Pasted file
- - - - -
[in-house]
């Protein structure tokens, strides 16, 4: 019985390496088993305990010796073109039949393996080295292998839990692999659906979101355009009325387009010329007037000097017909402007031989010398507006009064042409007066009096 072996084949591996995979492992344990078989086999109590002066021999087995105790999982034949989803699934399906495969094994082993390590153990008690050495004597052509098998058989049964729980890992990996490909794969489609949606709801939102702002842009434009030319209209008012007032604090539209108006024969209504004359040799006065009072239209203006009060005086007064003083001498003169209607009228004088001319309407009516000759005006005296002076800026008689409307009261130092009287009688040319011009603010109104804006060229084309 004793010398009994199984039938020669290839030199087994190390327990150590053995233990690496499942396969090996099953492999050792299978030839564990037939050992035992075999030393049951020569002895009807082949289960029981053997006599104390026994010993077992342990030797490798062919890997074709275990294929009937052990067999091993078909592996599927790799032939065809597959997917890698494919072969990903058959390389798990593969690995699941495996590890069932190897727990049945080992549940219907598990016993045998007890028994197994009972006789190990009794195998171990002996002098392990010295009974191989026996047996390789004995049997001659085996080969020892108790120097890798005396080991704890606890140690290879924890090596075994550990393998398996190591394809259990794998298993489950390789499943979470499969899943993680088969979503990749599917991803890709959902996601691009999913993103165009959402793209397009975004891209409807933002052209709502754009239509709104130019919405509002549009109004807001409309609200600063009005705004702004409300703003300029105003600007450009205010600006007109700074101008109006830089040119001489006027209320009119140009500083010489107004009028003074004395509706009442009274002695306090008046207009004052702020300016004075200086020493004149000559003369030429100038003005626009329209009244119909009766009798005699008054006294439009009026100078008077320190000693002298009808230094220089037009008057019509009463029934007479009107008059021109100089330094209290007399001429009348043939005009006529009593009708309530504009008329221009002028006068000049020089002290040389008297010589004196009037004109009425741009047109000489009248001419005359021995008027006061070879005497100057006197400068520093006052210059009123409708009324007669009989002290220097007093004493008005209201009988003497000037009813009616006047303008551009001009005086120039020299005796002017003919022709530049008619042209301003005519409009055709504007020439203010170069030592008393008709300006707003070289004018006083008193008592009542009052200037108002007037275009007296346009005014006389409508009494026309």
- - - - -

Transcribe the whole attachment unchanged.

[in-house]
């Protein structure tokens, strides 16, 4: 019985390496088993305990010796073109039949393996080295292998839990692999659906979101355009009325387009010329007037000097017909402007031989010398507006009064042409007066009096 072996084949591996995979492992344990078989086999109590002066021999087995105790999982034949989803699934399906495969094994082993390590153990008690050495004597052509098998058989049964729980890992990996490909794969489609949606709801939102702002842009434009030319209209008012007032604090539209108006024969209504004359040799006065009072239209203006009060005086007064003083001498003169209607009228004088001319309407009516000759005006005296002076800026008689409307009261130092009287009688040319011009603010109104804006060229084309 004793010398009994199984039938020669290839030199087994190390327990150590053995233990690496499942396969090996099953492999050792299978030839564990037939050992035992075999030393049951020569002895009807082949289960029981053997006599104390026994010993077992342990030797490798062919890997074709275990294929009937052990067999091993078909592996599927790799032939065809597959997917890698494919072969990903058959390389798990593969690995699941495996590890069932190897727990049945080992549940219907598990016993045998007890028994197994009972006789190990009794195998171990002996002098392990010295009974191989026996047996390789004995049997001659085996080969020892108790120097890798005396080991704890606890140690290879924890090596075994550990393998398996190591394809259990794998298993489950390789499943979470499969899943993680088969979503990749599917991803890709959902996601691009999913993103165009959402793209397009975004891209409807933002052209709502754009239509709104130019919405509002549009109004807001409309609200600063009005705004702004409300703003300029105003600007450009205010600006007109700074101008109006830089040119001489006027209320009119140009500083010489107004009028003074004395509706009442009274002695306090008046207009004052702020300016004075200086020493004149000559003369030429100038003005626009329209009244119909009766009798005699008054006294439009009026100078008077320190000693002298009808230094220089037009008057019509009463029934007479009107008059021109100089330094209290007399001429009348043939005009006529009593009708309530504009008329221009002028006068000049020089002290040389008297010589004196009037004109009425741009047109000489009248001419005359021995008027006061070879005497100057006197400068520093006052210059009123409708009324007669009989002290220097007093004493008005209201009988003497000037009813009616006047303008551009001009005086120039020299005796002017003919022709530049008619042209301003005519409009055709504007020439203010170069030592008393008709300006707003070289004018006083008193008592009542009052200037108002007037275009007296346009005014006389409508009494026309």